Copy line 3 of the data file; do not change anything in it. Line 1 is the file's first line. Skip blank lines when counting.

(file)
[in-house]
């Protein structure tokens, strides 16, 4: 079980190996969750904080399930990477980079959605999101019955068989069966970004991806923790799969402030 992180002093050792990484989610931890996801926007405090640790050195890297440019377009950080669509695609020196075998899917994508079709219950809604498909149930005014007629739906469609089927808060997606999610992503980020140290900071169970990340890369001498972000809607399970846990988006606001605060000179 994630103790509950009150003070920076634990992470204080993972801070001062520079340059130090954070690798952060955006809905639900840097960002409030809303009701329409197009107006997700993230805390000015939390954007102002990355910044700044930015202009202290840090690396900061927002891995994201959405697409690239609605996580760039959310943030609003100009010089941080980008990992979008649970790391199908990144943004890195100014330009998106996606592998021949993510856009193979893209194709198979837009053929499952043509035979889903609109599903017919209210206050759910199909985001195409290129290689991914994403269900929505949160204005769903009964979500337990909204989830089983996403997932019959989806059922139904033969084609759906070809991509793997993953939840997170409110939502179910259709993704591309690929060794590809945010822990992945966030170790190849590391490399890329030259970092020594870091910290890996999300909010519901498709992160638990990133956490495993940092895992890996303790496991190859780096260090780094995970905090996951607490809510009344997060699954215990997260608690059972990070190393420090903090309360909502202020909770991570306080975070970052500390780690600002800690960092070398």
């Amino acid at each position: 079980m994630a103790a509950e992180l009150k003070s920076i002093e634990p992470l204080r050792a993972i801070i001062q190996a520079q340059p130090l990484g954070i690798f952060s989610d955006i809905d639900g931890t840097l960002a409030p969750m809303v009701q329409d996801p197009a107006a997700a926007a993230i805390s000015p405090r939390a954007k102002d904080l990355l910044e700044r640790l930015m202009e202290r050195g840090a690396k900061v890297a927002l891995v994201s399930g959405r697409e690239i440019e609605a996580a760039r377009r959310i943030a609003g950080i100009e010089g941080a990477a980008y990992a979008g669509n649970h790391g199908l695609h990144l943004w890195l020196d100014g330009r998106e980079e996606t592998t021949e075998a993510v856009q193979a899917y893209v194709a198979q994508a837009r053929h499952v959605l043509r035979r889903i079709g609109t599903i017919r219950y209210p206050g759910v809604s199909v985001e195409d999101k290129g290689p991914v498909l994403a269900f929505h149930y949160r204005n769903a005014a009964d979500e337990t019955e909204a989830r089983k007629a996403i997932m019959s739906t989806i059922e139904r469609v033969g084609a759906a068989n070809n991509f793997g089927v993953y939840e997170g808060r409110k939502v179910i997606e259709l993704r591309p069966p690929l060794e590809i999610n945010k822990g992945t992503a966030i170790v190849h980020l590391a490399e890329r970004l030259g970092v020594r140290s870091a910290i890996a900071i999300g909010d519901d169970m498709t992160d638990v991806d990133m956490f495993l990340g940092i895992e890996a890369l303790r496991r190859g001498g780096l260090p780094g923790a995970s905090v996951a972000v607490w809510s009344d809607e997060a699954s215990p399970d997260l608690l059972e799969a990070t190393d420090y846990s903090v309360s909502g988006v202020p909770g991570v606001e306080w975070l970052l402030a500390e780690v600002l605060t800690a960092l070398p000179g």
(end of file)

């Amino acid at each position: 079980m994630a103790a509950e992180l009150k003070s920076i002093e634990p992470l204080r050792a993972i801070i001062q190996a520079q340059p130090l990484g954070i690798f952060s989610d955006i809905d639900g931890t840097l960002a409030p969750m809303v009701q329409d996801p197009a107006a997700a926007a993230i805390s000015p405090r939390a954007k102002d904080l990355l910044e700044r640790l930015m202009e202290r050195g840090a690396k900061v890297a927002l891995v994201s399930g959405r697409e690239i440019e609605a996580a760039r377009r959310i943030a609003g950080i100009e010089g941080a990477a980008y990992a979008g669509n649970h790391g199908l695609h990144l943004w890195l020196d100014g330009r998106e980079e996606t592998t021949e075998a993510v856009q193979a899917y893209v194709a198979q994508a837009r053929h499952v959605l043509r035979r889903i079709g609109t599903i017919r219950y209210p206050g759910v809604s199909v985001e195409d999101k290129g290689p991914v498909l994403a269900f929505h149930y949160r204005n769903a005014a009964d979500e337990t019955e909204a989830r089983k007629a996403i997932m019959s739906t989806i059922e139904r469609v033969g084609a759906a068989n070809n991509f793997g089927v993953y939840e997170g808060r409110k939502v179910i997606e259709l993704r591309p069966p690929l060794e590809i999610n945010k822990g992945t992503a966030i170790v190849h980020l590391a490399e890329r970004l030259g970092v020594r140290s870091a910290i890996a900071i999300g909010d519901d169970m498709t992160d638990v991806d990133m956490f495993l990340g940092i895992e890996a890369l303790r496991r190859g001498g780096l260090p780094g923790a995970s905090v996951a972000v607490w809510s009344d809607e997060a699954s215990p399970d997260l608690l059972e799969a990070t190393d420090y846990s903090v309360s909502g988006v202020p909770g991570v606001e306080w975070l970052l402030a500390e780690v600002l605060t800690a960092l070398p000179g």